Long before the invention of SUVs, air bags, ABS brakes and radial snow tires with studs, someone invented that archaic piece of unmanageable hardware called the tire chain. A good pair of chains used to cost about $10, and if you skied in the Sierras or Cascades they were indispensable. Even today if you drive up to ski in California, Oregon or Washington, you pass through climactic zones where the rain turns to slush and then to snow. When the storm is severe, the Highway Patrol won't let you through without chains.
Some years ago, I was trying to sell a film to my friend Dick Kohnstamm at Oregon's Timberline Lodge. I flew to Portland, arriving about midnight, just in time to get the last rental car, and started up toward Mt. Hood. At about 3,200 feet, freezing rain convinced me to stop. I spent the night in the small town of Rhododendron, in the No-tell Motel, where the sign out front said, "Morally clean, luggage required."
Six inches of new snow covered my rental car the next morning. Rather than wallow in the mud at the chain-control station up the road, I decided to put my chains on in the motel parking lot. I laid the chains out on the ground behind the rear wheels and backed the car over them, just as I had done hundreds of times before. Then I wrestled the chains up over the tops of the tires, hooked everything up and was ready to roll.
The rest of the drive to Timberline was without incident. The lodge's parking lot, however, had two-and-a-half feet of new snow. With my skid chains on tight, I had no problems. It was fun making first tracks in the parking lot. But when I came to a stop I found it was impossible to open the car door-the snow was that deep.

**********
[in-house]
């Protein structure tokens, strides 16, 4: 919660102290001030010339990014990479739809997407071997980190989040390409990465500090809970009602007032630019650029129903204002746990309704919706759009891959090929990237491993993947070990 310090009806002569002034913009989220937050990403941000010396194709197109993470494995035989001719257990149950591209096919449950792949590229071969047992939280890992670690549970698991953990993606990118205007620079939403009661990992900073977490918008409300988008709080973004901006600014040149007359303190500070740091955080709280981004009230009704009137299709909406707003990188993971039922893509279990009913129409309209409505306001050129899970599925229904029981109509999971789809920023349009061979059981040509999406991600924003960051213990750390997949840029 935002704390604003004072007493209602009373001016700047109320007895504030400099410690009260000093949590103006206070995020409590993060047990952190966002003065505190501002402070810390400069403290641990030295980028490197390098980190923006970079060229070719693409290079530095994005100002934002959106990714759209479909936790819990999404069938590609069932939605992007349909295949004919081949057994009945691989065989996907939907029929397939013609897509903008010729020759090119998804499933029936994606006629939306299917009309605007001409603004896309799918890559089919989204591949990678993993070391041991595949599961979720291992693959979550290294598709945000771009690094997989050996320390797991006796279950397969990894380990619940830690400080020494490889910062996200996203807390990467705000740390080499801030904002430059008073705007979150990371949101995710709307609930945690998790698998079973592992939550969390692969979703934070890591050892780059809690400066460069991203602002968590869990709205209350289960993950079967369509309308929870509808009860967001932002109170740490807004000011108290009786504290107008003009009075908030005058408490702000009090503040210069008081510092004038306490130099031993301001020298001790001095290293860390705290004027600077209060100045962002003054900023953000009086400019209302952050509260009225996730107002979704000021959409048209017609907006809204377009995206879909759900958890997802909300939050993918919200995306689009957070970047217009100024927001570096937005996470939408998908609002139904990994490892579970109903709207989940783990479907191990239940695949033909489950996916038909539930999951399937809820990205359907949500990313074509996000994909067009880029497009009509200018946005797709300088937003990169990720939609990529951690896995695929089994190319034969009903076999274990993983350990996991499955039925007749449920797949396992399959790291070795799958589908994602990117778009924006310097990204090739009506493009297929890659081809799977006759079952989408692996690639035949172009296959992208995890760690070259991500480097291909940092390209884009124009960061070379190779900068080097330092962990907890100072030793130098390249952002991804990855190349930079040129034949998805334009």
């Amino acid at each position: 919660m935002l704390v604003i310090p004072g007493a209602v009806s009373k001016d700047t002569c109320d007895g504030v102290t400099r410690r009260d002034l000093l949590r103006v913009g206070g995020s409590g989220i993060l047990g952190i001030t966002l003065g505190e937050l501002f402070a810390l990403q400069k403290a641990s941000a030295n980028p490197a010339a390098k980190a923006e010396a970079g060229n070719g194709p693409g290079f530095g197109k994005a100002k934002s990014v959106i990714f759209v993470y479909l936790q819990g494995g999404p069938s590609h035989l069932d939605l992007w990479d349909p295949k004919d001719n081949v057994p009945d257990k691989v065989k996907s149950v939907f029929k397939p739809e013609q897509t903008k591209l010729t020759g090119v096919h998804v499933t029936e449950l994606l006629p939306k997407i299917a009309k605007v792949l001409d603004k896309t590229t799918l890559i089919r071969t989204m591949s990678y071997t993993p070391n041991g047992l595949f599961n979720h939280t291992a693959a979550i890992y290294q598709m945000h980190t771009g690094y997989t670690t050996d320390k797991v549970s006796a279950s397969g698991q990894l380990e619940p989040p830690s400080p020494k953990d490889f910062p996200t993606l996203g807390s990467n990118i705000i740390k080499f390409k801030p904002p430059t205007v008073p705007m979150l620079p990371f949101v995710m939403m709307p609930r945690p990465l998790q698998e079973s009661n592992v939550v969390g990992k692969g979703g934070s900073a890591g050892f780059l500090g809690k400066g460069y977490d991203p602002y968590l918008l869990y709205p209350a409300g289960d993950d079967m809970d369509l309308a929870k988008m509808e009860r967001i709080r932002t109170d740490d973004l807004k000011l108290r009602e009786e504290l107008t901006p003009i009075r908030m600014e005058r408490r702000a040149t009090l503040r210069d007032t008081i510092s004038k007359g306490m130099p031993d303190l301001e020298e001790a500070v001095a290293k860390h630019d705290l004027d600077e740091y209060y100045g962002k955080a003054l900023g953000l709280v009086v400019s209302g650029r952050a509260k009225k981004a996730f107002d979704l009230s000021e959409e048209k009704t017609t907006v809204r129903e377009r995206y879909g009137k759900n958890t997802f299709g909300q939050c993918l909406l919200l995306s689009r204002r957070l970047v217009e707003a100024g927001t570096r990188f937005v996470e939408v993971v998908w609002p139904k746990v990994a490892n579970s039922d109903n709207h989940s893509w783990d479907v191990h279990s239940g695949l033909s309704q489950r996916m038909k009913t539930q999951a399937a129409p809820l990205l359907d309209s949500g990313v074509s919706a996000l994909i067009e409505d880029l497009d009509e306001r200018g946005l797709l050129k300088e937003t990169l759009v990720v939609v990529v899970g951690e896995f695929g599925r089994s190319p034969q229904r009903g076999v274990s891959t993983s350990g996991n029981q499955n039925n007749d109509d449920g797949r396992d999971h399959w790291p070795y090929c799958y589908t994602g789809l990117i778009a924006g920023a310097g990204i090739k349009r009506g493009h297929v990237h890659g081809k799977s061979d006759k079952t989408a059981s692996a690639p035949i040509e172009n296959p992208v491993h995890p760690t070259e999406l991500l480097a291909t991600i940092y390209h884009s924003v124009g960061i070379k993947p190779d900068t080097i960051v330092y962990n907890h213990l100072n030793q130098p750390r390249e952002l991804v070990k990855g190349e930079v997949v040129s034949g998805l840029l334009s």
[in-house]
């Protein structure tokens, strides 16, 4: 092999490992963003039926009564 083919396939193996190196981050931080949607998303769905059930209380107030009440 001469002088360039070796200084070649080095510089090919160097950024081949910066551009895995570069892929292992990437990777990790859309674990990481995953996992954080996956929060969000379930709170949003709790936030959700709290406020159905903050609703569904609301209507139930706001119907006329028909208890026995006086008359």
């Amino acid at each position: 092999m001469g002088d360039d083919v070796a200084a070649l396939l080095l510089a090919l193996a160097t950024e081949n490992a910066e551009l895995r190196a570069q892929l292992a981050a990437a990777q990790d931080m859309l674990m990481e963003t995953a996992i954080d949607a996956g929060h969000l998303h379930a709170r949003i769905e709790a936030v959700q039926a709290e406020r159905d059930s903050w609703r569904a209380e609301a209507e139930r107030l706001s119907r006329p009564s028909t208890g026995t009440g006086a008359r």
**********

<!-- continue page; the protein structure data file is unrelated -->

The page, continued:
Because this was a sales trip, I was wearing a sport coat, slacks, necktie and loafers and carrying my briefcase. Unable to open the car door, I climbed out through the window and sank up to my knees. After loafer-packing the snow around the door, I managed to get it open. I grabbed my briefcase, rolled up the window and trudged toward the lodge.
Discussions about the film took a couple of hours, followed by a two-hour lunch. I said goodbye to Dick and headed for the parking lot. It had snowed another six inches. Ten minutes later, having scraped the windshield, I was ready to go. With these new skid chains, I figured I had all the traction I needed. But I couldn't make the car move. I rolled down the window and discovered that my front wheels were spinning. That's when I realized this was a front-wheel-drive rental car-and I had put the skid chains on the back wheels!
I sat there for a few minutes with the engine running and the heater on high while I tried to figure out how to get my chains moved to the front wheels without help. Through the fiercely blowing snow, I spotted a pickup truck with its engine running. I got out and staggered a couple of hundred yards through three feet of snow. I could see the driver of the pickup was a mountain person. He had a broom sticking up in the back of his truck and a shotgun and a trout rod nestled in a rack in the back window. He also had a long, full beard.
I knocked on his window. He rolled it down about an inch and said, "I been watchin' ya. See you're stuck.""Will you help me get unstuck?""Where ya from, fella?""California.""Thought so." Then he quickly rolled up his window.
I hollered above the howling wind, "Would 20 bucks get you to help me get my car unstuck?" I waited for what seemed like three hours until he slowly rolled his window."Tell you what, mister. For two $20 bills, I'll hitch a rope to your car and drag you out to the road. But only if you promise me one thing.""What's that?""When you head down that highway, make sure you stay in California. Up here, we is skiers!" uContact the author at firstname.lastname@example.org; www.warrenmiller.net.